'Why don't we know': AFL great's fury over 'secret' restart plans

David King says fans deserve to know more about what plans the AFL is putting on the table. Pic: Getty

Former AFL player David King has taken aim at the game's bosses, insisting they've let down fans over a lack of transparency about the coronavirus crisis.

The AFL is considering a raft of options and potential dates for restarting its season amid the global pandemic that's forced the competition to shut down.

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One of those scenarios involves putting teams in quarantined environments to play round-robin matches if government restrictions due to coronavirus are lifted and football is cleared to resume in certain states.

Citing AFL head of football Steve Hocking, the Herald Sun reports that up to 10 different scenarios are being explored around the resumption of the AFL season.

The AFL - unlike the NRL - has provided little to no detail about what many of these proposals entail and two-time premiership winner King says fans deserve better.

“I just can’t help when I read these sort of articles,” King said on SEN’s Whateley.

“Whether the fans are going to the games, whether the fans are subscribing to Foxtel, whether they’re watching on Channel 7 where they’re watching the sponsors of the game, ultimately it comes back to the fans.

“I read today that there’s at least 10 scenarios to get this season started with different markers along the way. Why don’t we know these markers? Why don’t we know what the scenarios are? Why are these scenarios being kept secret from the fans?

“Shouldn’t we know that if the season doesn’t get started on May 31st that these two of 12 are off the table. Our next marker is July 1. Our next marker after that is August 1. Use whatever markers you want or whatever information checkpoints you want.

“But shouldn’t we know as fans, who have asked been to do a lot so far. They’ve been asked to leave their membership money in the coffers at both the AFL and at their associated football clubs. They’ve been asked to leave their money there and stick fat and just support that the AFL will do the right thing.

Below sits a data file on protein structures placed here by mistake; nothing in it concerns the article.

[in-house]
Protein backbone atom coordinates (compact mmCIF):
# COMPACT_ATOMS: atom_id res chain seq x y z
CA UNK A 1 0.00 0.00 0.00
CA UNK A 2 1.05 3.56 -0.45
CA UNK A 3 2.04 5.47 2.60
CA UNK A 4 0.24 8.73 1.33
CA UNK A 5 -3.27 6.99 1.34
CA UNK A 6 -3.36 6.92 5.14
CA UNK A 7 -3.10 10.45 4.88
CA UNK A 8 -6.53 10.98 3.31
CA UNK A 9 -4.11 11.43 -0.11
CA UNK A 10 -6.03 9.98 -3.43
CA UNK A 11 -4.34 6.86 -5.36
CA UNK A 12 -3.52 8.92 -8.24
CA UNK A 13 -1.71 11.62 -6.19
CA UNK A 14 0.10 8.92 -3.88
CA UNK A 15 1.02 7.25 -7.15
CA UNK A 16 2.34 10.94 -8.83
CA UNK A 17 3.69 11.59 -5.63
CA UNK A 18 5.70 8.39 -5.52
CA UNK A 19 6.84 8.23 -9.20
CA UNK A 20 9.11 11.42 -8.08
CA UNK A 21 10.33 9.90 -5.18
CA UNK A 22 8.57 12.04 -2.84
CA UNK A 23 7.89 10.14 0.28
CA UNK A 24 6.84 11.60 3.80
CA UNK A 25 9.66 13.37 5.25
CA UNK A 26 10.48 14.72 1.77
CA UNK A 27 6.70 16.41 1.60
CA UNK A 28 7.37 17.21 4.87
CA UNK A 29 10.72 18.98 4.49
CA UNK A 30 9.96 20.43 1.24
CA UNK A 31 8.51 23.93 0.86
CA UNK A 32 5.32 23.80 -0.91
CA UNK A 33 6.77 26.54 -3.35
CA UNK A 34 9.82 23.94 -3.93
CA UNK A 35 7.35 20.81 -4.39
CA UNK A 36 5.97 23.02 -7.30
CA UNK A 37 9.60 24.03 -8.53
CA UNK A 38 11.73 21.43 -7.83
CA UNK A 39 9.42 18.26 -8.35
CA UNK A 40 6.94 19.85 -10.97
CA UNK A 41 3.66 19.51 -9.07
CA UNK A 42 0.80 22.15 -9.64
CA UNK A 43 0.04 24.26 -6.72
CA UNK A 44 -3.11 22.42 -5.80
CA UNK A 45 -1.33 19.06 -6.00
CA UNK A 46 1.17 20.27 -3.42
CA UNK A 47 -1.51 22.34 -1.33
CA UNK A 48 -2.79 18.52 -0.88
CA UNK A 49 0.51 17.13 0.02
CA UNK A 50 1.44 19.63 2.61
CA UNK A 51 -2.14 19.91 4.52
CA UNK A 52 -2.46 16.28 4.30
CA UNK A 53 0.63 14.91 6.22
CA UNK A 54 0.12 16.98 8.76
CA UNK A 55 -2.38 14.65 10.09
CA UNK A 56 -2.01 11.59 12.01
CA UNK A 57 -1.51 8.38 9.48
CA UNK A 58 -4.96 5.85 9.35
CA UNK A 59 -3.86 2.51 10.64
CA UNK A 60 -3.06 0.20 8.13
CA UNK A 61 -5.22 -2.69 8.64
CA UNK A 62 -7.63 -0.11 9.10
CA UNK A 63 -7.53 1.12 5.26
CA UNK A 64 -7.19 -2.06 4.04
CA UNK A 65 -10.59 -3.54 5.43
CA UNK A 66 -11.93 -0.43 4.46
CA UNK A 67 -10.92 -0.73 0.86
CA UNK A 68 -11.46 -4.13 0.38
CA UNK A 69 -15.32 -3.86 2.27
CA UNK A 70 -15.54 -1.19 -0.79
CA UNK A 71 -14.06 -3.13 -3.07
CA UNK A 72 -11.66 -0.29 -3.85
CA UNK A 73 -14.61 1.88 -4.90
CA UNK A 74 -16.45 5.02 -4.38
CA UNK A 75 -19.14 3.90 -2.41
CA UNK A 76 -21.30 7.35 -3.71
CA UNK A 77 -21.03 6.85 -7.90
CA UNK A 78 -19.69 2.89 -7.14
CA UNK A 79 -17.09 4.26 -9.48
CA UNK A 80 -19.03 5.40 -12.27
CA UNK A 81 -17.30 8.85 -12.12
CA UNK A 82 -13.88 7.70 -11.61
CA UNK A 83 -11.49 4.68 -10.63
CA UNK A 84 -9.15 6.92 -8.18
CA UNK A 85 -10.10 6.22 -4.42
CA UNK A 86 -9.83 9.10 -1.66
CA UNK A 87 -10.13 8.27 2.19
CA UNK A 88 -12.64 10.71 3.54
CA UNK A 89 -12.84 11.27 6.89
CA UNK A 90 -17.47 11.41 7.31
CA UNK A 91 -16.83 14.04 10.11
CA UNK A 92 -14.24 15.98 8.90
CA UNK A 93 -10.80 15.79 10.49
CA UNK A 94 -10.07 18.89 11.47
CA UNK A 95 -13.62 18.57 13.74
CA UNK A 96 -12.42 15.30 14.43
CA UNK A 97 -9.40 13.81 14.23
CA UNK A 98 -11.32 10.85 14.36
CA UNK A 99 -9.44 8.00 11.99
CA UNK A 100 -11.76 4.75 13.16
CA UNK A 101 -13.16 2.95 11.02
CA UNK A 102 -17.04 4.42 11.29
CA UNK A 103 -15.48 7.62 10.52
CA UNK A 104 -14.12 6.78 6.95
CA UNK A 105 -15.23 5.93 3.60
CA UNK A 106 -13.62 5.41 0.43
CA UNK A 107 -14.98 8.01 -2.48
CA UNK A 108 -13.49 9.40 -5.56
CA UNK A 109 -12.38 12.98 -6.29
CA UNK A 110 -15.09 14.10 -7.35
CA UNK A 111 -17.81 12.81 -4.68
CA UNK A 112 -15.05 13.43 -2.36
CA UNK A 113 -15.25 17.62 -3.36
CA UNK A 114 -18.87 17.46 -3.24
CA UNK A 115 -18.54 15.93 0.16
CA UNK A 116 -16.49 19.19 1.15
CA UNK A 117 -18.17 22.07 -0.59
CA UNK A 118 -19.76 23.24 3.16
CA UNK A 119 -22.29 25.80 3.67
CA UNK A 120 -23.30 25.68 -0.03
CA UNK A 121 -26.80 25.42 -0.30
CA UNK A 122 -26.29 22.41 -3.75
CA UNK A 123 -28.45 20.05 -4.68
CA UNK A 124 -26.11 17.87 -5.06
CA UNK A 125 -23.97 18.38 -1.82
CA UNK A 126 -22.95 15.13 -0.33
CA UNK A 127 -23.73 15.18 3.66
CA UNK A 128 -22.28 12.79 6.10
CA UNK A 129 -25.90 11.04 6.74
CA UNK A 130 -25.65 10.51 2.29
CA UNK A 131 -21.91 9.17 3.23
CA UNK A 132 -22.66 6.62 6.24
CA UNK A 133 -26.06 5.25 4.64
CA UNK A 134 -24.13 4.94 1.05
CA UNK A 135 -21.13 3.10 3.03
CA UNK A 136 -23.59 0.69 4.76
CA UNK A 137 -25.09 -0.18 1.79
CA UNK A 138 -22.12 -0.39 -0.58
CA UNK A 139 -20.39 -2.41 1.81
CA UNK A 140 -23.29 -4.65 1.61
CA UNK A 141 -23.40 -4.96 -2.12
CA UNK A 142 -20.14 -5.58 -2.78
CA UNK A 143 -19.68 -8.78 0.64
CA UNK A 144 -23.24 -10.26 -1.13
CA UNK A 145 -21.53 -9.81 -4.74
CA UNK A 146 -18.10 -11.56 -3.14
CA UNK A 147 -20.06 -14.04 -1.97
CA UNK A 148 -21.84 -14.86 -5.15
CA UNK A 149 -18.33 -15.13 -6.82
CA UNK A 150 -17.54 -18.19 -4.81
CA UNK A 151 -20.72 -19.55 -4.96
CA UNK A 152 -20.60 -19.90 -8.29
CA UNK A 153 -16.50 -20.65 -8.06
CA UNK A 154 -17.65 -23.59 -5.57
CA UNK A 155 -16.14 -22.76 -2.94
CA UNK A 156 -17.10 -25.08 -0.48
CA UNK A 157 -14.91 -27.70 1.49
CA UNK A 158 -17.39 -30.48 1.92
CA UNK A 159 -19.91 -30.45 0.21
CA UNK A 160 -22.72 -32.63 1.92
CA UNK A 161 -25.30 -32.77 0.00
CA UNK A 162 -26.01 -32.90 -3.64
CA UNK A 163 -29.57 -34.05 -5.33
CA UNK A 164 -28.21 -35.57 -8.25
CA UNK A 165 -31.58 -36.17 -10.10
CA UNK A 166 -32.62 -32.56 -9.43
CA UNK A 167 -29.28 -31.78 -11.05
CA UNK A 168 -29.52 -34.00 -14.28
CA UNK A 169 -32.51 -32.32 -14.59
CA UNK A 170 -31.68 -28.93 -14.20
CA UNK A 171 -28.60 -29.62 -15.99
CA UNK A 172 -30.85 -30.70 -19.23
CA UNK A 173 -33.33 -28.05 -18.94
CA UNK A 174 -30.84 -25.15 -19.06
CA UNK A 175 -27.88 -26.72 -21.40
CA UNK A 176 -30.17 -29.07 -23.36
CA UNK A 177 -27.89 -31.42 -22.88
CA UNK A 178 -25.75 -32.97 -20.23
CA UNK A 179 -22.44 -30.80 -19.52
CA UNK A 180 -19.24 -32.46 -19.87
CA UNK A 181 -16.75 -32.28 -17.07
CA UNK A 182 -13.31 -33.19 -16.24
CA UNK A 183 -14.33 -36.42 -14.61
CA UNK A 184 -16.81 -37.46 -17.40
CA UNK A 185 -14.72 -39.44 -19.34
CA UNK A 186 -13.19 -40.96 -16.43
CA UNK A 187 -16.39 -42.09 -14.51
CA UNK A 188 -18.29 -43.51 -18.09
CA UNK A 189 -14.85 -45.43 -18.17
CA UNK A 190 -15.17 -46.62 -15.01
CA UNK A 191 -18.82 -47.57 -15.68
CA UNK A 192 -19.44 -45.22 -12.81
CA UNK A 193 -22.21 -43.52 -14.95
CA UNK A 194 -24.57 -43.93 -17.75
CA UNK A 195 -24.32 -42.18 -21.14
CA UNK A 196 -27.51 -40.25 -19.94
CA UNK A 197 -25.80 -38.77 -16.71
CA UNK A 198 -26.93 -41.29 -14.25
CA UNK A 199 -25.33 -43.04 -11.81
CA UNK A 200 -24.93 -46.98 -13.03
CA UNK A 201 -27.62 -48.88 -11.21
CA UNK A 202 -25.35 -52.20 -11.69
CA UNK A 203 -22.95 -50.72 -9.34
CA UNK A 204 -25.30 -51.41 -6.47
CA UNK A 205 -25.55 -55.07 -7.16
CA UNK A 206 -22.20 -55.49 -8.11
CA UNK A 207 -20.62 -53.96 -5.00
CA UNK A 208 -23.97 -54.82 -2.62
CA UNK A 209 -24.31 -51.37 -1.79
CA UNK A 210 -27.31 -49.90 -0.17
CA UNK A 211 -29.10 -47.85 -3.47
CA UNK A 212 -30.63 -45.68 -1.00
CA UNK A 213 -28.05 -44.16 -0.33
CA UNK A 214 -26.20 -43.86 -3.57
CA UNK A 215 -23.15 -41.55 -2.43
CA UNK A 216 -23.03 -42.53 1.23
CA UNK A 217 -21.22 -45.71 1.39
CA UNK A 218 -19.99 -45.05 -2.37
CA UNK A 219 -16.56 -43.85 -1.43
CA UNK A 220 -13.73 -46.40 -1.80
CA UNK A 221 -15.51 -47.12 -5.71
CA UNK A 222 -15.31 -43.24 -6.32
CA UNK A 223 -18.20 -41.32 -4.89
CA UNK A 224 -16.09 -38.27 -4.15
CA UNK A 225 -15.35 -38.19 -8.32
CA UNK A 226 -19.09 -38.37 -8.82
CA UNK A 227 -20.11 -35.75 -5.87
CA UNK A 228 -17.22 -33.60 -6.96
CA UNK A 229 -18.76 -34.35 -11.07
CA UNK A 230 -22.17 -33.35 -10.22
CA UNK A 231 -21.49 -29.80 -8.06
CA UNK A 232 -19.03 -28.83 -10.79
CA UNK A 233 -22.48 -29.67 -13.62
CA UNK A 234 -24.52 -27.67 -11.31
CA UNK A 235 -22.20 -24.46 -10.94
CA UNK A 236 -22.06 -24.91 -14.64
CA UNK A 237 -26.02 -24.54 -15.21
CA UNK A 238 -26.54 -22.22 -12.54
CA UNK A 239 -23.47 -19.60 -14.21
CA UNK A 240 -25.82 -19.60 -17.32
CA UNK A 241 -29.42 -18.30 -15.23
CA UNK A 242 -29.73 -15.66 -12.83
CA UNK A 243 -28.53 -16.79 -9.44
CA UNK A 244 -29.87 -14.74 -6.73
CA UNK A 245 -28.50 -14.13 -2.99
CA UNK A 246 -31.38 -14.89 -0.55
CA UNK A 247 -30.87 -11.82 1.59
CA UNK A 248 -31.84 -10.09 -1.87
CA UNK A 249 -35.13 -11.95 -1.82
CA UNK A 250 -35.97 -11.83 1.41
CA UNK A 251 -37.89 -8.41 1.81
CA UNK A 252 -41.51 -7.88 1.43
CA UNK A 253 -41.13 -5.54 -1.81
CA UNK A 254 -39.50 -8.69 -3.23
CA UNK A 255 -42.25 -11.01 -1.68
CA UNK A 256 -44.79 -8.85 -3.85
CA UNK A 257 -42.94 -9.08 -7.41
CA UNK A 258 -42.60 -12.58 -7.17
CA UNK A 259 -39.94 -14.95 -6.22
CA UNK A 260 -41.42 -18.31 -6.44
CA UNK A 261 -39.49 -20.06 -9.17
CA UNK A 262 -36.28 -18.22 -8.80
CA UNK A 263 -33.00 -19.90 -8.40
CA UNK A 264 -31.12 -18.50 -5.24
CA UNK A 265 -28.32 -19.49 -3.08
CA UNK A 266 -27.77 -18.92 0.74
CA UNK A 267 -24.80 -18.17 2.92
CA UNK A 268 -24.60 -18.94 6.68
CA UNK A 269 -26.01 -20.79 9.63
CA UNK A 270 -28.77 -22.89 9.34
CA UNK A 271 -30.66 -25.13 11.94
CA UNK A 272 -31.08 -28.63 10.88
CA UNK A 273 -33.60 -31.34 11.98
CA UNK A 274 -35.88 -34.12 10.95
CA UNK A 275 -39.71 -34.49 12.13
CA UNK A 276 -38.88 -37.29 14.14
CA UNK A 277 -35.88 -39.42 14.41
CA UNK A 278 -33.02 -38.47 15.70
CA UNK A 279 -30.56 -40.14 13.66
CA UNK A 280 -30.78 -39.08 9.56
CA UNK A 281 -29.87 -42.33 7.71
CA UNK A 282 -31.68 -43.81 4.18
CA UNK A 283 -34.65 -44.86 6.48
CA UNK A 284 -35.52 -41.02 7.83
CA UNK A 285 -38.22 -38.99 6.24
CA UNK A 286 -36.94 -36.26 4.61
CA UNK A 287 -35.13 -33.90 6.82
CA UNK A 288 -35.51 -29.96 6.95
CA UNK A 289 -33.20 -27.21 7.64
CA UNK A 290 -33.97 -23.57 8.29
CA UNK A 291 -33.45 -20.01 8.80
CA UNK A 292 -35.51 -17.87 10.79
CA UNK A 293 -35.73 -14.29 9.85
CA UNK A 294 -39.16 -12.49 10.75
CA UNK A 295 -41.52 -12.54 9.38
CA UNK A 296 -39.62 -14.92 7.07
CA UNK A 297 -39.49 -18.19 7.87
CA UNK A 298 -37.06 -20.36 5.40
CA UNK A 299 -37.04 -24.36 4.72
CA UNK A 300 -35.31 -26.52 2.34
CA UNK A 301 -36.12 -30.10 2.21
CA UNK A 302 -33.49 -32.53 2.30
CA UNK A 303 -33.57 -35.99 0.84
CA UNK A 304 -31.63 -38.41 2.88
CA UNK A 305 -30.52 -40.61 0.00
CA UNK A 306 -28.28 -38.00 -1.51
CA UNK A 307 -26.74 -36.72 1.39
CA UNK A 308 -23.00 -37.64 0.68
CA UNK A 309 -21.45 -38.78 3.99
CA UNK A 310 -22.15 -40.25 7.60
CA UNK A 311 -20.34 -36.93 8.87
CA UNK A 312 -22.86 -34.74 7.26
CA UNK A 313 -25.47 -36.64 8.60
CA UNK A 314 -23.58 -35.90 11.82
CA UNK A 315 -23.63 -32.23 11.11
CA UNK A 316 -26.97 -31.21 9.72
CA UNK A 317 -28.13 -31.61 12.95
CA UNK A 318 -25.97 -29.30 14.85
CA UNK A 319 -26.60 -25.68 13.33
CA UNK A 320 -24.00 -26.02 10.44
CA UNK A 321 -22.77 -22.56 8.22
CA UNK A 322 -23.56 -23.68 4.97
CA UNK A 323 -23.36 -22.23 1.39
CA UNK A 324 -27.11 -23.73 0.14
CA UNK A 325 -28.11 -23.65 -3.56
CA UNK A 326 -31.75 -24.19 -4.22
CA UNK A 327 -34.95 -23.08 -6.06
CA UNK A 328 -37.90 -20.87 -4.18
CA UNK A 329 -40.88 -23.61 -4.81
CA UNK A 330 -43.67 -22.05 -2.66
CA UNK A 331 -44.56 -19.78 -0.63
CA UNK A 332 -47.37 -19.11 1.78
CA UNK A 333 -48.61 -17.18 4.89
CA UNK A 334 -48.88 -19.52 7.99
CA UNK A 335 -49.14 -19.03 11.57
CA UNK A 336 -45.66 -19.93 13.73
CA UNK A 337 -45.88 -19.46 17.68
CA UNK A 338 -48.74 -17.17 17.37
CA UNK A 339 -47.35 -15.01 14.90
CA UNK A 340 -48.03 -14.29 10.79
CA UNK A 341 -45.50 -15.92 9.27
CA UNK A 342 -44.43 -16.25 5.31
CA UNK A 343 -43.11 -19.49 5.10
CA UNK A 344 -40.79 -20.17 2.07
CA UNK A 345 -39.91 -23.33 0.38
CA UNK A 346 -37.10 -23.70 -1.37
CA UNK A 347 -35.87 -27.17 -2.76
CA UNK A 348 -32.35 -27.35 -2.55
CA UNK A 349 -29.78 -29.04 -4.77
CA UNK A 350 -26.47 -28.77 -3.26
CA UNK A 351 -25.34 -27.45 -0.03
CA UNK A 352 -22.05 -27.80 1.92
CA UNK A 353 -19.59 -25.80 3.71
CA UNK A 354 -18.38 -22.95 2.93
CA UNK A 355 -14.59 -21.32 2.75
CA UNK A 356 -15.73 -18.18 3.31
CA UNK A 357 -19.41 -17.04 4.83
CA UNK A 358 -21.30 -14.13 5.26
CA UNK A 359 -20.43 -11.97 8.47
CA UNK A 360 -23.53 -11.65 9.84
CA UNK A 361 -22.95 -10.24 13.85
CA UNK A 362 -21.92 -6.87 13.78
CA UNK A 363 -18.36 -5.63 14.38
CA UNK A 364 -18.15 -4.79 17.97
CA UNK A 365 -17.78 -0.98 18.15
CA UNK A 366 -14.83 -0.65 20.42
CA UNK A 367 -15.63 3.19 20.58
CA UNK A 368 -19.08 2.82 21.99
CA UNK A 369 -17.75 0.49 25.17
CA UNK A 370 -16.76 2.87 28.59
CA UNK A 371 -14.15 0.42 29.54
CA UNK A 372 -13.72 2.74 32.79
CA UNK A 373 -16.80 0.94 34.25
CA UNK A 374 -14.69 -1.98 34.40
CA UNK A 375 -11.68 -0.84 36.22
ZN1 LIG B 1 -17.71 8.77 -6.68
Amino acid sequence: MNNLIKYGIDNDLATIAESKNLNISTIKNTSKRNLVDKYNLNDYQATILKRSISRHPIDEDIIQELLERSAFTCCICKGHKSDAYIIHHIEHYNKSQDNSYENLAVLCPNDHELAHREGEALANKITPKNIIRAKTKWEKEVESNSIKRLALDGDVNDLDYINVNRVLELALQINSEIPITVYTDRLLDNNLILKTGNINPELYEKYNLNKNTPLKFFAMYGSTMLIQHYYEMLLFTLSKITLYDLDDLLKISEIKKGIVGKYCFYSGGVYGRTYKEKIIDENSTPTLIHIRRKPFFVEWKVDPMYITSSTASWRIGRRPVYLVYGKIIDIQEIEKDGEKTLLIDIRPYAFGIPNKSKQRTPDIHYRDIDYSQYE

“How about they give back some information to the fans? What are the scenarios and what are the checkpoints?”

One plan under AFL consideration is to have all 18 teams based in one quarantined location.

Another proposal, made public by Collingwood president McGuire on Triple M on Monday, would have six teams based in both Perth and Adelaide, and another three in both Hobart and Launceston.

The teams would stay in hotels and train at state league facilities, while playing matches in a round-robin format.

But McGuire's plan is entirely dependent on the states in question being given the green light to lift certain coronavirus restrictions before the likes of Victoria and New South Wales.

The AFL is in regular contact with the relevant government and health authorities as it monitors developments.

AFL seriously considering quarantine options

"That is something that is being seriously looked at and discussed and those three states in particular might just be able to get the season started a little earlier than we might otherwise," McGuire said on Triple M on Monday.

AFL Players' Association president and Geelong superstar Dangerfield has serious doubts about whether the plans made public in recent days could work.

"How realistic that is, I think speculative at best," Dangerfield told SEN on Tuesday.

"We've said we'll do what we can as players.

"I think you'd find you'd have players that would be more than willing to do that and you'll have some that would be vehemently opposed.

"I know these are desperate times but we've also got to be measured in our response to this."

Dangerfield said it was important the AFL set the right example for the rest of the community.

Geelong star has serious doubts over quarantine proposal

"I think round one was a good example of the angst that playing created and I just think to do something like that whilst everyone else is still in lockdown, there would need to be a huge amount of thought go into it," he said.

"I'm not sure how comfortable I would be with it.

"We so often hear people talk about sportsmen as role models, well, this is something that's affecting absolutely everyone within the country, so our role to that is to do as we're told and to abide by the government guidelines.

"It's more and bigger than just sport, so let's get through it first and make logical decisions post."

Dangerfield said no formal plan around returning to action had been put to the Players' Association as of Tuesday morning.

"At some stage we all want to be back playing but it's got to be the right time," he said.

"I would assume that we would be consulted as a PA and really go through the intricacies of restarting the season.

"But my own personal view at the moment is we are a long way away from that.

"We've got to flatten the curve and really reduce it as best we possibly can.

"Then, and only then, once it becomes safe we think about restarting the season."

Dangerfield said many players would find it "extremely difficult" to be isolated away from their families for extended periods to play football.

However, he also noted players felt a responsibility to clubs that are under huge financial pressure and staff who have been stood down as a result of cutbacks.

with AAP